Gay conversion therapy is a 'very complex issue' and the government has yet to decide how to proceed, according to equalities minister Kemi Badenoch.
In 2018, the Theresa May-led Tory government pledged to eradicate the practice, describing so-called ‘gay cures’ as ‘abuse of the worst kind’.
However, replying this week to a question about plans for legislation, Ms Badenoch said in a written parliamentary answer: "Conversion therapy is a very complex issue.
"There are a wide range of practices which may fall within its scope and we want to ensure we have a thorough understanding of the situation in the UK to inform an effective approach.
"Before any decision is made on proposals for ending conversion therapy, we must understand the problem, the range of options available and the impact they would have.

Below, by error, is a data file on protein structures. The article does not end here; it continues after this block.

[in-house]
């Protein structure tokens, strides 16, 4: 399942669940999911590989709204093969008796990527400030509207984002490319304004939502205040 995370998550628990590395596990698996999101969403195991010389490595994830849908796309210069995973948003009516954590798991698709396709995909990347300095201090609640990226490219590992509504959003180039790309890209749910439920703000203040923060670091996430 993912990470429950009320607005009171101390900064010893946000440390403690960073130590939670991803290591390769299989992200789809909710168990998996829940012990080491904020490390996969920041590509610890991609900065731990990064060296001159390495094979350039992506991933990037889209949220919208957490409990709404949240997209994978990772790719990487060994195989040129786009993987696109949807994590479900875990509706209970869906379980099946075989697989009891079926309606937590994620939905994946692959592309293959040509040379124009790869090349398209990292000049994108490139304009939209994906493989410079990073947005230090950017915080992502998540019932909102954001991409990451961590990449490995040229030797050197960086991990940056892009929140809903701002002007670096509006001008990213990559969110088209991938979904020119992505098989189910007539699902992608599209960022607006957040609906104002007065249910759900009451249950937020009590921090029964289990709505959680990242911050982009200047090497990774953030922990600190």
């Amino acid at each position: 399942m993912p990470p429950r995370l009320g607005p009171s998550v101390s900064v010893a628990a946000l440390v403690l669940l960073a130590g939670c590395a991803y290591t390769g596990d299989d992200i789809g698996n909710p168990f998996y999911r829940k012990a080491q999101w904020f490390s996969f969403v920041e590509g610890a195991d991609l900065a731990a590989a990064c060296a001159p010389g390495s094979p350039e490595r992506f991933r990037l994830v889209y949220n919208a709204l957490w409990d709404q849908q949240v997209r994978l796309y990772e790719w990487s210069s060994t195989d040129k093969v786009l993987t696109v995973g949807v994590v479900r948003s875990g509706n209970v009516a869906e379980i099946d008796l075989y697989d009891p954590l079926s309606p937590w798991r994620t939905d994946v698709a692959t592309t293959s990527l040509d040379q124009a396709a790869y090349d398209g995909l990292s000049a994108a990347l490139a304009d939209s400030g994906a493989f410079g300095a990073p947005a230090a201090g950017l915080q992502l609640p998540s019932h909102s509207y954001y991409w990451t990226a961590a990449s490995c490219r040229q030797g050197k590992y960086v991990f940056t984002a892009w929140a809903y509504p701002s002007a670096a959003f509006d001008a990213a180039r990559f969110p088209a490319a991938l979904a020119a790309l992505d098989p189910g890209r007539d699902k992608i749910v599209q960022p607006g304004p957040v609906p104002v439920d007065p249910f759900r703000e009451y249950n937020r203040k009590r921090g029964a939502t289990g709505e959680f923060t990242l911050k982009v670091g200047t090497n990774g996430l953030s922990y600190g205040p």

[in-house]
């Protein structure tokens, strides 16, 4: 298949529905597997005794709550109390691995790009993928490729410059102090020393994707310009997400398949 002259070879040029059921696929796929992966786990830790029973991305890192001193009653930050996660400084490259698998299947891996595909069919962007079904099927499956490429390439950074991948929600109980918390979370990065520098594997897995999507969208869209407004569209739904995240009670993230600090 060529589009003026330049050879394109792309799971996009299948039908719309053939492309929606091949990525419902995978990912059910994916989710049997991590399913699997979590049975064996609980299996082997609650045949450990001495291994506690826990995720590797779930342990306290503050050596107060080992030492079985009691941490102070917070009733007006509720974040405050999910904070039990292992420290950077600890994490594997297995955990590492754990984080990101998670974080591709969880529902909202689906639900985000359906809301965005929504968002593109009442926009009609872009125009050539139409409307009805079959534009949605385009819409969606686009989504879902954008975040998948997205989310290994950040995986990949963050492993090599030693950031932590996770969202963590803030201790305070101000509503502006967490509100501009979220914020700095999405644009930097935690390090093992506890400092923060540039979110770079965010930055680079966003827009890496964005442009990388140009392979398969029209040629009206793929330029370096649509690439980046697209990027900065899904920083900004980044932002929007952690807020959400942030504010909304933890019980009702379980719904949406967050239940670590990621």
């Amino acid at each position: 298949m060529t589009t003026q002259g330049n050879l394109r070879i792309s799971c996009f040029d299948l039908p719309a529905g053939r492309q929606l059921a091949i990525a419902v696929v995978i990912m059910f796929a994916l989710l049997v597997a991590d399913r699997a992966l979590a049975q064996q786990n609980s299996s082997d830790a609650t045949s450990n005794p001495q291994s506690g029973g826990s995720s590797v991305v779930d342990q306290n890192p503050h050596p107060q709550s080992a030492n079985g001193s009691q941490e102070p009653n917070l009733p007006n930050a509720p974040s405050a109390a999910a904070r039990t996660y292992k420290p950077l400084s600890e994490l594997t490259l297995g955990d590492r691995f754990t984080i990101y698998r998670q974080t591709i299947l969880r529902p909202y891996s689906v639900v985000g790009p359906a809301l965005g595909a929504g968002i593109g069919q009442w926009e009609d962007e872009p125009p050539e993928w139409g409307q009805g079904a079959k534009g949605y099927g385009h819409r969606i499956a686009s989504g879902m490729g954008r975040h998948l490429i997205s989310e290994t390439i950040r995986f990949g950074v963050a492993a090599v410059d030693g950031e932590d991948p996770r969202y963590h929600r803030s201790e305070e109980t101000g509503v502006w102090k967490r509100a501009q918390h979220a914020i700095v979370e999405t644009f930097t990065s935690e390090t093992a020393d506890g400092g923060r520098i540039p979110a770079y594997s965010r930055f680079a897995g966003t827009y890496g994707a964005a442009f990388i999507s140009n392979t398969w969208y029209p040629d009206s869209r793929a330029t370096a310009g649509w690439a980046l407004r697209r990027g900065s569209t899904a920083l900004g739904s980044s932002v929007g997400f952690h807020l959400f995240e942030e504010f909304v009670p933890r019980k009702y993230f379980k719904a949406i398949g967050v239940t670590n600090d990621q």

"We will work to deepen our understanding and consider all options for ending the practice of conversion therapy."
Speaking about the issue to the Independent, Laura Russell, director of campaigns, policy & research at LGBT charity Stonewall, said: "Any form of ‘therapy’ that attempts to change someone’s sexual orientation or gender identity is unethical and wrong.”
She continued: "The National LGBT Government survey found that two percent of LGBT people have undergone conversion therapy, and a further five percent have been offered it. We’d urge the government to remain committed to take the steps they can to end this harmful practice.”
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